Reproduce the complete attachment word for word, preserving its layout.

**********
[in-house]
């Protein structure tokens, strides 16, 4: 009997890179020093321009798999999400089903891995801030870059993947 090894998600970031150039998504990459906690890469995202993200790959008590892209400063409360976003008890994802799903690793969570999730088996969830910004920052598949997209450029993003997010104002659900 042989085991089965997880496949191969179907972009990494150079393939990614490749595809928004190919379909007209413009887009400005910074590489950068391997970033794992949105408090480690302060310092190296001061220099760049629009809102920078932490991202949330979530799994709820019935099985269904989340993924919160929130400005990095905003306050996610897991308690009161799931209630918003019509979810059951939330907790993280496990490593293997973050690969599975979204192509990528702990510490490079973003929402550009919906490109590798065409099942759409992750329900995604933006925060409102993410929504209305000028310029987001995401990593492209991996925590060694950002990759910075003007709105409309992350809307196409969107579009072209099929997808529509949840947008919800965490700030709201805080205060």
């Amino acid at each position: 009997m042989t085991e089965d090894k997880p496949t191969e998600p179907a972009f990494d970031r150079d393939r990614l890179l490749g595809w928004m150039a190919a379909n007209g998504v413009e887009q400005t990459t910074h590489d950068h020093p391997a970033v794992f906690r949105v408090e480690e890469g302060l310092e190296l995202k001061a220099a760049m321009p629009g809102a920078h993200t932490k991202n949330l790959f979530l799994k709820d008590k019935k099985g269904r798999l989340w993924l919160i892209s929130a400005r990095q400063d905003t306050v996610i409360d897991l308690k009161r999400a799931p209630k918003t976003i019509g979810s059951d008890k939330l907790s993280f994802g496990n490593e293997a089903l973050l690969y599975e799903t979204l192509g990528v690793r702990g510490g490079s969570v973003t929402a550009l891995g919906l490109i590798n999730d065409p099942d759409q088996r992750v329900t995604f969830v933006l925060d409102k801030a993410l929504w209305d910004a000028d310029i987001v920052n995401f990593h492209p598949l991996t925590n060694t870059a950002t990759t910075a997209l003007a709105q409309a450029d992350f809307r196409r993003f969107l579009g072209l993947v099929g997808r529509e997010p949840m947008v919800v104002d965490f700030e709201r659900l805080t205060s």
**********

[in-house]
């Protein structure tokens, strides 16, 4: 009997890179020093321009798999999400089903891995801030870059993947 090894998600970031150039998504990459906690890469995202993200790959008590892209400063409360976003008890994802799903690793969570999730088996969830910004920052598949997209450029993003997010104002659900 042989085991089965997880496949191969179907972009990494150079393939990614490749595809928004190919379909007209413009887009400005910074590489950068391997970033794992949105408090480690302060310092190296001061220099760049629009809102920078932490991202949330979530799994709820019935099985269904989340993924919160929130400005990095905003306050996610897991308690009161799931209630918003019509979810059951939330907790993280496990490593293997973050690969599975979204192509990528702990510490490079973003929402550009919906490109590798065409099942759409992750329900995604933006925060409102993410929504209305000028310029987001995401990593492209991996925590060694950002990759910075003007709105409309992350809307196409969107579009072209099929997808529509949840947008919800965490700030709201805080205060």
């Amino acid at each position: 009997m042989t085991e089965d090894k997880p496949t191969e998600p179907a972009f990494d970031r150079d393939r990614l890179l490749g595809w928004m150039a190919a379909n007209g998504v413009e887009q400005t990459t910074h590489d950068h020093p391997a970033v794992f906690r949105v408090e480690e890469g302060l310092e190296l995202k001061a220099a760049m321009p629009g809102a920078h993200t932490k991202n949330l790959f979530l799994k709820d008590k019935k099985g269904r798999l989340w993924l919160i892209s929130a400005r990095q400063d905003t306050v996610i409360d897991l308690k009161r999400a799931p209630k918003t976003i019509g979810s059951d008890k939330l907790s993280f994802g496990n490593e293997a089903l973050l690969y599975e799903t979204l192509g990528v690793r702990g510490g490079s969570v973003t929402a550009l891995g919906l490109i590798n999730d065409p099942d759409q088996r992750v329900t995604f969830v933006l925060d409102k801030a993410l929504w209305d910004a000028d310029i987001v920052n995401f990593h492209p598949l991996t925590n060694t870059a950002t990759t910075a997209l003007a709105q409309a450029d992350f809307r196409r993003f969107l579009g072209l993947v099929g997808r529509e997010p949840m947008v919800v104002d965490f700030e709201r659900l805080t205060s």